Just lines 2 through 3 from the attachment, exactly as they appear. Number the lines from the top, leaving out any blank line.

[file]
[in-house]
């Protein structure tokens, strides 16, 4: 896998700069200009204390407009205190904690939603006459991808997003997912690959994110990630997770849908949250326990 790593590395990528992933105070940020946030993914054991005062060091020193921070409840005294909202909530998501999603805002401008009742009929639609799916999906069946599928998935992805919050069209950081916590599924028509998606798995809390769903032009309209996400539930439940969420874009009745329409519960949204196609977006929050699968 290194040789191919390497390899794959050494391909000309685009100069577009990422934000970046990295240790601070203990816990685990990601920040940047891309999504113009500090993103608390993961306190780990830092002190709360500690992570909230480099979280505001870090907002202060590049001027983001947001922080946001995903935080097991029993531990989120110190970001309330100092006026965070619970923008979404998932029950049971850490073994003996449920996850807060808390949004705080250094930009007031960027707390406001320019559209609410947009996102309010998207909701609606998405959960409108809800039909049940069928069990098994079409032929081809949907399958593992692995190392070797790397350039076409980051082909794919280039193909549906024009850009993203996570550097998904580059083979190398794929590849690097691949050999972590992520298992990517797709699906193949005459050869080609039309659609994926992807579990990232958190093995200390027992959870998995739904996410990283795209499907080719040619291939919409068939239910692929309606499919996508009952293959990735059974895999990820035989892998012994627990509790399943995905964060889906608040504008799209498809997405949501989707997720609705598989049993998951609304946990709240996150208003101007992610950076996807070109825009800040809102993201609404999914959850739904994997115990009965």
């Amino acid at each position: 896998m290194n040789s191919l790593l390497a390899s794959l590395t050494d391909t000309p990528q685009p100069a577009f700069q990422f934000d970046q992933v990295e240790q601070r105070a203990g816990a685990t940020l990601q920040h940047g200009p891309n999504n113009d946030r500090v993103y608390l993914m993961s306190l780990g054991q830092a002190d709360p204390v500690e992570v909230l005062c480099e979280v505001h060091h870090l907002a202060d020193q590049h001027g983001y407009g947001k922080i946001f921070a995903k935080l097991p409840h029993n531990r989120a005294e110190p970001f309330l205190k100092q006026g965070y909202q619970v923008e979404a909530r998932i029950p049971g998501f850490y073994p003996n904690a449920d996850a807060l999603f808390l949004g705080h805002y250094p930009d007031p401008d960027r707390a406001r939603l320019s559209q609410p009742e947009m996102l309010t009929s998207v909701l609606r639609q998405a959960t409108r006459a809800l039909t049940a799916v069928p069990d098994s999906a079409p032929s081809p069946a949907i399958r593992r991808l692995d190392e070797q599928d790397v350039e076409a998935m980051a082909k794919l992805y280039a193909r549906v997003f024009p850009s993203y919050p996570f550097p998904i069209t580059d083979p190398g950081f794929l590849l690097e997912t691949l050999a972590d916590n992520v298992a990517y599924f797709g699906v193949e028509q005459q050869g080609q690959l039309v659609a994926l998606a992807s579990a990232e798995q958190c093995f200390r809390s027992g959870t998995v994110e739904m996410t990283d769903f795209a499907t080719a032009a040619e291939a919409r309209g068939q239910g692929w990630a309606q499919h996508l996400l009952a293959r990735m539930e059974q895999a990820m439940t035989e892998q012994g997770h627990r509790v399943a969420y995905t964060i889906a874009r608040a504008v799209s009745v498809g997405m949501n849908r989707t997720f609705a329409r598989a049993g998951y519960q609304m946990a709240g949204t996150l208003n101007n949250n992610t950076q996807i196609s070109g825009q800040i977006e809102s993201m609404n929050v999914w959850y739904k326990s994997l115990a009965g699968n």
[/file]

């Protein structure tokens, strides 16, 4: 896998700069200009204390407009205190904690939603006459991808997003997912690959994110990630997770849908949250326990 790593590395990528992933105070940020946030993914054991005062060091020193921070409840005294909202909530998501999603805002401008009742009929639609799916999906069946599928998935992805919050069209950081916590599924028509998606798995809390769903032009309209996400539930439940969420874009009745329409519960949204196609977006929050699968 290194040789191919390497390899794959050494391909000309685009100069577009990422934000970046990295240790601070203990816990685990990601920040940047891309999504113009500090993103608390993961306190780990830092002190709360500690992570909230480099979280505001870090907002202060590049001027983001947001922080946001995903935080097991029993531990989120110190970001309330100092006026965070619970923008979404998932029950049971850490073994003996449920996850807060808390949004705080250094930009007031960027707390406001320019559209609410947009996102309010998207909701609606998405959960409108809800039909049940069928069990098994079409032929081809949907399958593992692995190392070797790397350039076409980051082909794919280039193909549906024009850009993203996570550097998904580059083979190398794929590849690097691949050999972590992520298992990517797709699906193949005459050869080609039309659609994926992807579990990232958190093995200390027992959870998995739904996410990283795209499907080719040619291939919409068939239910692929309606499919996508009952293959990735059974895999990820035989892998012994627990509790399943995905964060889906608040504008799209498809997405949501989707997720609705598989049993998951609304946990709240996150208003101007992610950076996807070109825009800040809102993201609404999914959850739904994997115990009965």
């Amino acid at each position: 896998m290194n040789s191919l790593l390497a390899s794959l590395t050494d391909t000309p990528q685009p100069a577009f700069q990422f934000d970046q992933v990295e240790q601070r105070a203990g816990a685990t940020l990601q920040h940047g200009p891309n999504n113009d946030r500090v993103y608390l993914m993961s306190l780990g054991q830092a002190d709360p204390v500690e992570v909230l005062c480099e979280v505001h060091h870090l907002a202060d020193q590049h001027g983001y407009g947001k922080i946001f921070a995903k935080l097991p409840h029993n531990r989120a005294e110190p970001f309330l205190k100092q006026g965070y909202q619970v923008e979404a909530r998932i029950p049971g998501f850490y073994p003996n904690a449920d996850a807060l999603f808390l949004g705080h805002y250094p930009d007031p401008d960027r707390a406001r939603l320019s559209q609410p009742e947009m996102l309010t009929s998207v909701l609606r639609q998405a959960t409108r006459a809800l039909t049940a799916v069928p069990d098994s999906a079409p032929s081809p069946a949907i399958r593992r991808l692995d190392e070797q599928d790397v350039e076409a998935m980051a082909k794919l992805y280039a193909r549906v997003f024009p850009s993203y919050p996570f550097p998904i069209t580059d083979p190398g950081f794929l590849l690097e997912t691949l050999a972590d916590n992520v298992a990517y599924f797709g699906v193949e028509q005459q050869g080609q690959l039309v659609a994926l998606a992807s579990a990232e798995q958190c093995f200390r809390s027992g959870t998995v994110e739904m996410t990283d769903f795209a499907t080719a032009a040619e291939a919409r309209g068939q239910g692929w990630a309606q499919h996508l996400l009952a293959r990735m539930e059974q895999a990820m439940t035989e892998q012994g997770h627990r509790v399943a969420y995905t964060i889906a874009r608040a504008v799209s009745v498809g997405m949501n849908r989707t997720f609705a329409r598989a049993g998951y519960q609304m946990a709240g949204t996150l208003n101007n949250n992610t950076q996807i196609s070109g825009q800040i977006e809102s993201m609404n929050v999914w959850y739904k326990s994997l115990a009965g699968n």